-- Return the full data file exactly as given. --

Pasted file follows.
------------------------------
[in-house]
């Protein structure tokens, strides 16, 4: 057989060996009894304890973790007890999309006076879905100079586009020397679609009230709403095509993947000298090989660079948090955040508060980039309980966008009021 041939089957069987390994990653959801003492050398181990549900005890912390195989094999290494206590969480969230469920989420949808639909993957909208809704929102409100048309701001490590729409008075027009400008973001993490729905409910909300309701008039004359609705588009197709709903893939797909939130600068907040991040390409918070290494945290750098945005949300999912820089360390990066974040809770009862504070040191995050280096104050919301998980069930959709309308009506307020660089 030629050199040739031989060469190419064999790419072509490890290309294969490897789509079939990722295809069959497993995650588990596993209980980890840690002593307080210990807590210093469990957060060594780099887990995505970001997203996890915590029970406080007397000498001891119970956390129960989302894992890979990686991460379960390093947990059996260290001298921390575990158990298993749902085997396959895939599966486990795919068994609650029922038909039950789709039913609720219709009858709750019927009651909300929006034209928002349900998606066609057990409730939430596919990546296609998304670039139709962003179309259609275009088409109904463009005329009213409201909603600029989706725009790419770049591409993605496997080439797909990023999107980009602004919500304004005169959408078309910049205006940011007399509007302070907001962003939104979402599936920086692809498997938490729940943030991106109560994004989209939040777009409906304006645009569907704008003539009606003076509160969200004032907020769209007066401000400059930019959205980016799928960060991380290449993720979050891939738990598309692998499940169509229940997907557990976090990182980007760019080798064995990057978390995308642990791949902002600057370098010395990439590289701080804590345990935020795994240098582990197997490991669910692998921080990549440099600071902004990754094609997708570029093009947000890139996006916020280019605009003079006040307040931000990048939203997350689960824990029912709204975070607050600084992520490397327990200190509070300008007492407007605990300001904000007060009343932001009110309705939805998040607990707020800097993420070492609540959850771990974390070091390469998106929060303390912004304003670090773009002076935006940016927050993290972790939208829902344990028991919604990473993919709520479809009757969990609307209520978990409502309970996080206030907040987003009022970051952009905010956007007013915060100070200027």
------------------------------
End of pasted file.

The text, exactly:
[in-house]
């Protein structure tokens, strides 16, 4: 057989060996009894304890973790007890999309006076879905100079586009020397679609009230709403095509993947000298090989660079948090955040508060980039309980966008009021 041939089957069987390994990653959801003492050398181990549900005890912390195989094999290494206590969480969230469920989420949808639909993957909208809704929102409100048309701001490590729409008075027009400008973001993490729905409910909300309701008039004359609705588009197709709903893939797909939130600068907040991040390409918070290494945290750098945005949300999912820089360390990066974040809770009862504070040191995050280096104050919301998980069930959709309308009506307020660089 030629050199040739031989060469190419064999790419072509490890290309294969490897789509079939990722295809069959497993995650588990596993209980980890840690002593307080210990807590210093469990957060060594780099887990995505970001997203996890915590029970406080007397000498001891119970956390129960989302894992890979990686991460379960390093947990059996260290001298921390575990158990298993749902085997396959895939599966486990795919068994609650029922038909039950789709039913609720219709009858709750019927009651909300929006034209928002349900998606066609057990409730939430596919990546296609998304670039139709962003179309259609275009088409109904463009005329009213409201909603600029989706725009790419770049591409993605496997080439797909990023999107980009602004919500304004005169959408078309910049205006940011007399509007302070907001962003939104979402599936920086692809498997938490729940943030991106109560994004989209939040777009409906304006645009569907704008003539009606003076509160969200004032907020769209007066401000400059930019959205980016799928960060991380290449993720979050891939738990598309692998499940169509229940997907557990976090990182980007760019080798064995990057978390995308642990791949902002600057370098010395990439590289701080804590345990935020795994240098582990197997490991669910692998921080990549440099600071902004990754094609997708570029093009947000890139996006916020280019605009003079006040307040931000990048939203997350689960824990029912709204975070607050600084992520490397327990200190509070300008007492407007605990300001904000007060009343932001009110309705939805998040607990707020800097993420070492609540959850771990974390070091390469998106929060303390912004304003670090773009002076935006940016927050993290972790939208829902344990028991919604990473993919709520479809009757969990609307209520978990409502309970996080206030907040987003009022970051952009905010956007007013915060100070200027």